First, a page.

Sharon patted her hand. "Don't be so shy. You're very talented, Dylan, and you should be working on bigger, more hard-hitting stories. Mr. Fasso agrees with me. Gordon and I talked all about you on the river cruise a couple of nights ago."
Dylan's stomach was clenched over the thought of more people being privy to what she'd seen in that cave, but she couldn't help noticing the little glint of joy in her mother's eyes when she mentioned the man who founded the runaway shelter. "So, you're on a first-name basis with Mr. Fasso now, are you?"
Sharon giggled, a sound so youthful and impish that Dylan forgot for a moment that she was sitting beside her mom in a hospital room in the cancer ward. "He's very handsome, Dylan. And utterly charming. I'd always thought him to be so aloof, almost chilly, but he's actually a very intriguing man."
Dylan smiled. "You like him."
"I do," her mother confessed. "Just my luck I should find a real gentleman – who knows, maybe my true prince? – when it's too late for me to fall in love."
Dylan shook her head, hating to hear that kind of talk from her. "It's never too late, Mom. You're still young. You have a lot of living left to do."
Shadows crossed her mother's eyes as she looked up at Dylan from her recline on the bed. "You've always made me so very proud. You know that, don't you, baby?"
Dylan nodded, throat constricted. "Yeah, I know. I could always count on you, Mom. You were the only one in my life that I could count on. Still are. Two musketeers, right?"
Sharon smiled at the mention of their long-running reference to themselves, but there were tears glistening in her eyes. "I want you to be all right, Dylan. With this, I mean. With my leaving you soon…with the fact that I'm going to die."
"Mom – "
"Hear me out, please. I worry about you, sweetheart. I don't want you to be alone."
Dylan wiped at a hot tear that ran down the side of her face. "You shouldn't be thinking about me now. Just focus on you, on getting better. You need to think positively. The biopsy might not – "
"Dylan. Stop, and listen to me." Her mother sat up, a stubborn look that Dylan recognized very well coming over her pretty but fatigued features. "The cancer is back, worse than before. I know it. I feel it. And I've come to terms with it. I need to know that you will be able to come to terms with this too."
Dylan looked down at their clasped hands, hers masked in yellow latex, her mother's nearly translucent, the bones and tendons stark beneath the cool, too-pale skin.
"How long have you been looking after me, baby? And I don't mean just since I've been sick. From the time you were a little girl, you were always worrying about me and trying your best to take care of me."
Dylan shook her head. "We look out for each other. That's how it's always been – "
Gentle fingers came up under her chin, lifting her gaze. "You're my child. I've lived for you, and for your brothers too, but you were always my constant. You shouldn't have had to live for me, Dylan. You shouldn't have had to be the adult in this relationship. You should have someone to take care of you."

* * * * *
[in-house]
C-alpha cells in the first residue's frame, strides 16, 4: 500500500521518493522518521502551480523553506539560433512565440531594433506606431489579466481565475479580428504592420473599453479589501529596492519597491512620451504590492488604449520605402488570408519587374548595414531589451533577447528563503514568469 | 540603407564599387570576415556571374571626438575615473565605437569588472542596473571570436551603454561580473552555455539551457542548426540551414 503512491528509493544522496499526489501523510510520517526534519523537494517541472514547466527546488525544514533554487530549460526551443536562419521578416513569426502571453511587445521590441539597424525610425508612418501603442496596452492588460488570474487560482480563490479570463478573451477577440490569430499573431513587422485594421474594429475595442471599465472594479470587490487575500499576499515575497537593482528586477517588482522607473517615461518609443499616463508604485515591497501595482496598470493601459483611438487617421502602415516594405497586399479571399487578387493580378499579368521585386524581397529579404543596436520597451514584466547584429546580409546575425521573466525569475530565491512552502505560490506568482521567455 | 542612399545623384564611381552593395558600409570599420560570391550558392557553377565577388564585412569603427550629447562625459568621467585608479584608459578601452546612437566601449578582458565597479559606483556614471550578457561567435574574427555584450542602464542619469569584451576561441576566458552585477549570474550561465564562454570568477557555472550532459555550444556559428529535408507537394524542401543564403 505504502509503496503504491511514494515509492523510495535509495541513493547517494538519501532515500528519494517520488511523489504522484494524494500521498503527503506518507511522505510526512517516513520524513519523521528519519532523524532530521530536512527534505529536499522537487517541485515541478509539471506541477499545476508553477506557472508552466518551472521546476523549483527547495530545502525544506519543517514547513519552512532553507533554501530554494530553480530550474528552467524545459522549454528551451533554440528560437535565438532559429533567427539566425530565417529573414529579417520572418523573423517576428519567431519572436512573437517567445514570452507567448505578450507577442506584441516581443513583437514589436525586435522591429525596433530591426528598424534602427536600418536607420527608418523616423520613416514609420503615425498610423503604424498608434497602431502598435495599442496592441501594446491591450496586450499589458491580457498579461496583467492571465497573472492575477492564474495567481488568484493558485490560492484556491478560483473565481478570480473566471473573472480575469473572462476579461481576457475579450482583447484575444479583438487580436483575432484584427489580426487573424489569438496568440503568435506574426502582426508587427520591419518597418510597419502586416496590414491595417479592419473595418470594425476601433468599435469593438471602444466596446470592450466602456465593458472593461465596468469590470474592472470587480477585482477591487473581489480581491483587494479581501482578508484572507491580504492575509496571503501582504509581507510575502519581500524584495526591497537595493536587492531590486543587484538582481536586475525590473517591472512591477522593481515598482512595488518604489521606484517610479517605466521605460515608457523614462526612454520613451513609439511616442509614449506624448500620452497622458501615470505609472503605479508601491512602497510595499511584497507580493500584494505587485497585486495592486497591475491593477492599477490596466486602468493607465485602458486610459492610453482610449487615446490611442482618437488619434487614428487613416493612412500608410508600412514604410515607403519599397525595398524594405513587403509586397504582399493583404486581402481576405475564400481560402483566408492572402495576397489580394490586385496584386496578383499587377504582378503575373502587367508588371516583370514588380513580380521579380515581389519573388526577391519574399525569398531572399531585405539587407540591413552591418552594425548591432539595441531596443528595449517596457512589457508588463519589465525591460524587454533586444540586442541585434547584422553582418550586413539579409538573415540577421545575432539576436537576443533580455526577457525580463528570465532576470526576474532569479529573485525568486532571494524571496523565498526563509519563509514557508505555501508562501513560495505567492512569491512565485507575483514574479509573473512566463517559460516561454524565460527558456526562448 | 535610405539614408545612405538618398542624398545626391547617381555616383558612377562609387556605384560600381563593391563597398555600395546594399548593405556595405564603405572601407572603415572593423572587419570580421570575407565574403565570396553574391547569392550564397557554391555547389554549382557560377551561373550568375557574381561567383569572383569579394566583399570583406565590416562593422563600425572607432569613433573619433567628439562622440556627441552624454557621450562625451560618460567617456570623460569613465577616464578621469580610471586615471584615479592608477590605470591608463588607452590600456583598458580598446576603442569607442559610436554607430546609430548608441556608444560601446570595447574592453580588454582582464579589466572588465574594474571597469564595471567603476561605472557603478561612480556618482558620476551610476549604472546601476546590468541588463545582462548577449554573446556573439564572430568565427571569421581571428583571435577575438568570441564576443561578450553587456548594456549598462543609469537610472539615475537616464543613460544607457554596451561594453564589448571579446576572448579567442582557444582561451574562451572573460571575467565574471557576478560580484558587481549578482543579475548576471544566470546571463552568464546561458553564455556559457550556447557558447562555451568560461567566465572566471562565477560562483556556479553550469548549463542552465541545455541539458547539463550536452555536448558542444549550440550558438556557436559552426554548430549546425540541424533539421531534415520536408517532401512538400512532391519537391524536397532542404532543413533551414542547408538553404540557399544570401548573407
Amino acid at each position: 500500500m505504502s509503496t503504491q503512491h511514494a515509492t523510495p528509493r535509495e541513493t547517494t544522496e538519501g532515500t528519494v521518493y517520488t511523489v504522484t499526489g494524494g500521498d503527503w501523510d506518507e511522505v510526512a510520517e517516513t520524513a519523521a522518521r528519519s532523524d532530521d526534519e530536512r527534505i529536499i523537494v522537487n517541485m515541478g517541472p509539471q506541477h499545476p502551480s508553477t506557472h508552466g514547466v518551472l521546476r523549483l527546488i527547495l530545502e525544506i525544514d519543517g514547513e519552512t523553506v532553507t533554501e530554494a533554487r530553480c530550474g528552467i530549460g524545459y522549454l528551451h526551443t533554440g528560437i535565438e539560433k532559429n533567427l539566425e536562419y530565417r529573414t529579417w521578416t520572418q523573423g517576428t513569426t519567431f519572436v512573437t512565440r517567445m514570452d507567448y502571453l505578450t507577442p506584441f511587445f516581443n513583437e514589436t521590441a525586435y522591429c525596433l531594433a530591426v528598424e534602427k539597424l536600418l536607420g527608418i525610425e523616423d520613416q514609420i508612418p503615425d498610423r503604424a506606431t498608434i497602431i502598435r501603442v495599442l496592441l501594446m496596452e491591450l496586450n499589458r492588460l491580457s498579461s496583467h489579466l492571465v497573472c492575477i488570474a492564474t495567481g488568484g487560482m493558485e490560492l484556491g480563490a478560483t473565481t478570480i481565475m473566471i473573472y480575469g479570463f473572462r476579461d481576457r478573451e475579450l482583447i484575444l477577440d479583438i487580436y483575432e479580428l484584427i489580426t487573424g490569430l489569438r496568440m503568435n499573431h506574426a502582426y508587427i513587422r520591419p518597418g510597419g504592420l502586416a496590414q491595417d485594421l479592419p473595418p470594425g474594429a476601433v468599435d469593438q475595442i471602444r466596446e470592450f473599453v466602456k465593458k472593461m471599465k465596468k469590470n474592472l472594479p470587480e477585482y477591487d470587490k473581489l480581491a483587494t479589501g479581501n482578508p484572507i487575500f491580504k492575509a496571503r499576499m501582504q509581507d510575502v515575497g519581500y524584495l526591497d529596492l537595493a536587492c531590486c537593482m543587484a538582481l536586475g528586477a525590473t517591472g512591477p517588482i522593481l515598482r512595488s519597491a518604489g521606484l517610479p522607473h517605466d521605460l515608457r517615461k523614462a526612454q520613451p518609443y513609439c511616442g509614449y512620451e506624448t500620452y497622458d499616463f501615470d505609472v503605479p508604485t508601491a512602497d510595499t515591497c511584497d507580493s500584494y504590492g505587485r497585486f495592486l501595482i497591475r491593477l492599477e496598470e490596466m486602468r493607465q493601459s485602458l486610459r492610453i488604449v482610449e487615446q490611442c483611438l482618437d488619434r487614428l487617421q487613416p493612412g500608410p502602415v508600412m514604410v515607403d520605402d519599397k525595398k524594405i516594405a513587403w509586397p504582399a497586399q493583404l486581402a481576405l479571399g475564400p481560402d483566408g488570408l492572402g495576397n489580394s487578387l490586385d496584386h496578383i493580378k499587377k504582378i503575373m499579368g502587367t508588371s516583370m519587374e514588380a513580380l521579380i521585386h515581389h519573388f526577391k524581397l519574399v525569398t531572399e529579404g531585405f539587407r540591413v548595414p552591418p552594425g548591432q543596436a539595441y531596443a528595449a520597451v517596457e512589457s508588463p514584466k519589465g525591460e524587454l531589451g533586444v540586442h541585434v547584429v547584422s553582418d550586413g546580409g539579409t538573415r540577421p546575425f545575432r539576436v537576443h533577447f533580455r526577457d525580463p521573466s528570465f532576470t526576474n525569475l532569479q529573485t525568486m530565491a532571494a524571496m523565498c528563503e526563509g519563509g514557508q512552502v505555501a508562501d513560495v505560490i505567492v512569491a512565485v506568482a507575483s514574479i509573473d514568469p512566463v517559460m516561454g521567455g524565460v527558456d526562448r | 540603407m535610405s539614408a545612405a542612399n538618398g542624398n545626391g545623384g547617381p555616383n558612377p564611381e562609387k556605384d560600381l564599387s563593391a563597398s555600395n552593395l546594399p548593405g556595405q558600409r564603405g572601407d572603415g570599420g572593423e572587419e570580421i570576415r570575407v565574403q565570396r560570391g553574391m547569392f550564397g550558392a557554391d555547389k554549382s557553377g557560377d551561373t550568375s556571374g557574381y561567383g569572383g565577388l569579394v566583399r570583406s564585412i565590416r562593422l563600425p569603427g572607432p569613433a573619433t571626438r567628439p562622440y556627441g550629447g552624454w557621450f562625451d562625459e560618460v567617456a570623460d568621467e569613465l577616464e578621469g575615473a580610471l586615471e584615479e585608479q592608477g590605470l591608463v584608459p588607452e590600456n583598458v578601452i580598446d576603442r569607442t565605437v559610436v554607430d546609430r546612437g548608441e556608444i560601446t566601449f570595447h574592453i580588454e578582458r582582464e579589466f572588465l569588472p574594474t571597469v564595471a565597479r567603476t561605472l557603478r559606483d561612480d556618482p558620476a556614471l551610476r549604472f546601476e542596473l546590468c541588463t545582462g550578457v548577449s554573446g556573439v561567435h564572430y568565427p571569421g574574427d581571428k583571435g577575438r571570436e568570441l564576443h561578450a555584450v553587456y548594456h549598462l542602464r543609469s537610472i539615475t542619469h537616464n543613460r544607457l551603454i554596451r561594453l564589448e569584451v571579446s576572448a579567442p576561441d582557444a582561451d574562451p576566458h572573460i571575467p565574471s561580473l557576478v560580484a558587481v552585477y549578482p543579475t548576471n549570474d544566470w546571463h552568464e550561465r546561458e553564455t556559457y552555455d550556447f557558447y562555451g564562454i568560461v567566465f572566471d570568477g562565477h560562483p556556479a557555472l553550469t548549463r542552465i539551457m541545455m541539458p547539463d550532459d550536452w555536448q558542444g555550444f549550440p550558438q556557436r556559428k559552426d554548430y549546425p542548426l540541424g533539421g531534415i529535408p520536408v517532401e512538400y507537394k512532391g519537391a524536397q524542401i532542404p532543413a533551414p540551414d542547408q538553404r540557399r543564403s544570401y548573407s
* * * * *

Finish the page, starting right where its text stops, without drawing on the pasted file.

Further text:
"I can take care of myself," she murmured, not very convincingly when the tears were streaming down her cheeks now.
"Yes, you can. And you have. But you deserve something more out of life. I don't want you to be afraid to live, or to love, Dylan. Can you promise me that?"
Before Dylan could say anything, the door swung open and one of the attending nurses came in with a couple new bags of fluids. "How we doing, Sharon? How's your pain right now?"
"I could use a little something," she said, her eyes sliding to Dylan as if she'd been hiding her discomfort until now.
Which, of course, she had been. Everything was much worse than Dylan wanted to accept. She got up from the bed and let the nurse do her thing. After she was gone, Dylan came back over to her mother's side. It was so hard not to break down, to be the strong one as she looked down into the soft green eyes and saw that the spark in them – the fight that needed to be there – was gone.
"Come here and give me a hug, baby."
Dylan leaned down and wrapped her arms around the delicate shoulders, unable to dismiss the fragility of her mother's entire being. "I love you, Mom."
"And I love you." Sharon sighed as she settled back against the pillow. "I'm tired, sweetheart. I need to rest now."
"Okay," Dylan answered, her voice thick. "I'll just stay here with you while you sleep."
"No, you won't." Her mother shook her head. "I won't have you sitting here worrying about me. I'm not going to leave you tonight, or the next day, or even next week – I promise. But you need to go home now, Dylan. I want that for you."
Home, Dylan thought, as her mother drifted off to a drug-induced sleep. The word felt oddly empty to her when she pictured her apartment and the few possessions she had there. That wasn't home to her. If she had to go somewhere now, somewhere she felt safe and protected, that pitiful hole in the wall wasn't it. Never really had been.
Dylan rose from the bed and turned to leave the room. As she wiped at her teary eyes, her gaze lit on a shadowed face and broad shoulders silhouetted by the hallway lights outside.
He'd found her, followed her there.
Where her every instinct should have been to run away from him, Dylan went to him instead. She pulled open the door and met him outside her mother's room, incapable of speaking as she wrapped her arms around his solid warmth and wept softly into his chest.